November 27: Buying in, Cashing out: Abandonment, Entrapment and the US-China Security Dilemma in Asia

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November 27, 2012: Ja Ian Chong
(Click to enlarge) 2012 Asia Studies Visiting Fellow, Ja Ian Chong presents his research at the East-West Center in Washington.
(Click to enlarge) 2012 Asia Studies Visiting Fellow, Ja Ian Chong presents his research at the East-West Center in Washington.

Buying in, Cashing out: Abandonment, Entrapment and the US-China Security Dilemma in Asia

WASHINGTON, DC (November 27, 2012) – China’s relative rise and the seeming relative decline of the United States can be disconcerting to governments in Southeast and Northeast Asia as they seek to preserve their interests in a changing environment. Regional governments see China as a major economic opportunity that looks set to grow in importance, even if Beijing’s ability to underwrite regional order remains unclear. They also view the United States as a linchpin of regional security and key to undergirding the open international economic system, but are unsure about America’s ability to persist in this role. Even as regional capitals fret about continued American engagement, they worry that entanglement with the existing US-backed regional order may alienate Beijing and potentially lead to greater Chinese assertiveness. Advancing a China-led system may encourage US disengagement before China is ready to undertake the burdens of leadership.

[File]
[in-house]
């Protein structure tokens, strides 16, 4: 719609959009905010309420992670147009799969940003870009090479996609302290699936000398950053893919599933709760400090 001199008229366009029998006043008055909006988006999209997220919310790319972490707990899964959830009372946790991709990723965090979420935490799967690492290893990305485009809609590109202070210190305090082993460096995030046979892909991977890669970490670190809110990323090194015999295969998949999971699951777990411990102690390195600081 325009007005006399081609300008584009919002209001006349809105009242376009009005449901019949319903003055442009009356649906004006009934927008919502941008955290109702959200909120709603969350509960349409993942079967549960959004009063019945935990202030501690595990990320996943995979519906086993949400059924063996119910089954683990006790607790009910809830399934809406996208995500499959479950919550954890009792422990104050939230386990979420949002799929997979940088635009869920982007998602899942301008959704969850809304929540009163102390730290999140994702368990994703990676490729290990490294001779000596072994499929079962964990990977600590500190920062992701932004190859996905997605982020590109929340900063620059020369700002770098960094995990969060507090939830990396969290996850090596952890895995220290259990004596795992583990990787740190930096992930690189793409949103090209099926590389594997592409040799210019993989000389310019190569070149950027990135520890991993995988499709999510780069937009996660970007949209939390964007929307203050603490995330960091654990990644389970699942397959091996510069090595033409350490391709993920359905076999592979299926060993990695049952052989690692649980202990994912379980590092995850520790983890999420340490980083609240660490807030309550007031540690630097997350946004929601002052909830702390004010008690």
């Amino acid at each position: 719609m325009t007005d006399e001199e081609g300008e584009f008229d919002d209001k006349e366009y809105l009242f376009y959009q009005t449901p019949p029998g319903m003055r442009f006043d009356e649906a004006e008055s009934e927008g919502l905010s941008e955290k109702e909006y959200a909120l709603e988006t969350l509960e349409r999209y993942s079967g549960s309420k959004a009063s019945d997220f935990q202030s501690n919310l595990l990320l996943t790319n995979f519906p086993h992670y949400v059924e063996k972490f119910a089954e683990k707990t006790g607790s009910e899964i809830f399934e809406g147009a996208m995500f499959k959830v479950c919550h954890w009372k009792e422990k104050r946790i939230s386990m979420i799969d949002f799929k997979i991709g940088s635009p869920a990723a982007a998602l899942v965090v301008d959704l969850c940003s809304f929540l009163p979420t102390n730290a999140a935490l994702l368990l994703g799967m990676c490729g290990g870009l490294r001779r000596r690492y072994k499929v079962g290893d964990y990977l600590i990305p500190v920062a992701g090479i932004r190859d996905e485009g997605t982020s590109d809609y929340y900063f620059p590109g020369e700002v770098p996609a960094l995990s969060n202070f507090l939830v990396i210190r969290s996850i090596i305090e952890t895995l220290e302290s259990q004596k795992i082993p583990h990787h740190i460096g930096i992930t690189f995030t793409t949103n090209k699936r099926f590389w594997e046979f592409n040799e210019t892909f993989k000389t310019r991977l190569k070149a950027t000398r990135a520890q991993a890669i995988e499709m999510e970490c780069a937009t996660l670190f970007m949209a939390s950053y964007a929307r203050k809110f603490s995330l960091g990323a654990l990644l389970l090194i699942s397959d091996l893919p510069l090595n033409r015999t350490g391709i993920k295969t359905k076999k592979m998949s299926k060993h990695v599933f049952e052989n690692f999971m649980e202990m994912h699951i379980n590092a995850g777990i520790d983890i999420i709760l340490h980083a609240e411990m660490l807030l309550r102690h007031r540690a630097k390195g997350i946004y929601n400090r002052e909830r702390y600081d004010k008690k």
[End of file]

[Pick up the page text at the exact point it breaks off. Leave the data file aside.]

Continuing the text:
2012 East-West Center Asia Studies Fellow, Ja Ian Chong discussed regional behavior in East Asia since the early 2000s in the context of the challenges of entrapment and abandonment associated with power transition. Particularly, how regional states individual responses to power transition-real or perceived–may collectively exacerbate the US-China security dilemma.

Dr. Ja Ian Chong is a 2012 Asia Studies Fellow at the East-West Center in Washington and Assistant Professor in the Department of Political Science at the National University of Singapore. He is author of External Intervention and the Politics of State Formation: China, Indonesia, Thailand - 1893-1952 (Cambridge, 2012). His articles have appeared in Security Studies, Twentieth Century China, and a number of other journals and books. He received his Ph.D in Politics from Princeton University.